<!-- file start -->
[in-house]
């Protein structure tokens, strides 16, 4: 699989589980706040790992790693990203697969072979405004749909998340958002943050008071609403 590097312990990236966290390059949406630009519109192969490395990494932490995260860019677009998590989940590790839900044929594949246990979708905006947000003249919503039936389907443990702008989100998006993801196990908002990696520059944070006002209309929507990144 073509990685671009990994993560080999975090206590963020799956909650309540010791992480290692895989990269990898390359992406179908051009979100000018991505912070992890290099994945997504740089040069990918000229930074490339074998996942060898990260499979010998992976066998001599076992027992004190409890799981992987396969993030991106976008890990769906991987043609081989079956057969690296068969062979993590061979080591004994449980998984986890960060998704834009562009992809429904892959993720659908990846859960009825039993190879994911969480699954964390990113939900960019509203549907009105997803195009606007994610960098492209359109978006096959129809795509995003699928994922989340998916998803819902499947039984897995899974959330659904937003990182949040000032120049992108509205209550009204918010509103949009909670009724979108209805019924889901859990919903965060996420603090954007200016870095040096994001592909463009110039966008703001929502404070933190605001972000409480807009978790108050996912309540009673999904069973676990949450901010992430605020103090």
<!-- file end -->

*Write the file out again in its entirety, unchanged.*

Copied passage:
[in-house]
């Protein structure tokens, strides 16, 4: 699989589980706040790992790693990203697969072979405004749909998340958002943050008071609403 590097312990990236966290390059949406630009519109192969490395990494932490995260860019677009998590989940590790839900044929594949246990979708905006947000003249919503039936389907443990702008989100998006993801196990908002990696520059944070006002209309929507990144 073509990685671009990994993560080999975090206590963020799956909650309540010791992480290692895989990269990898390359992406179908051009979100000018991505912070992890290099994945997504740089040069990918000229930074490339074998996942060898990260499979010998992976066998001599076992027992004190409890799981992987396969993030991106976008890990769906991987043609081989079956057969690296068969062979993590061979080591004994449980998984986890960060998704834009562009992809429904892959993720659908990846859960009825039993190879994911969480699954964390990113939900960019509203549907009105997803195009606007994610960098492209359109978006096959129809795509995003699928994922989340998916998803819902499947039984897995899974959330659904937003990182949040000032120049992108509205209550009204918010509103949009909670009724979108209805019924889901859990919903965060996420603090954007200016870095040096994001592909463009110039966008703001929502404070933190605001972000409480807009978790108050996912309540009673999904069973676990949450901010992430605020103090």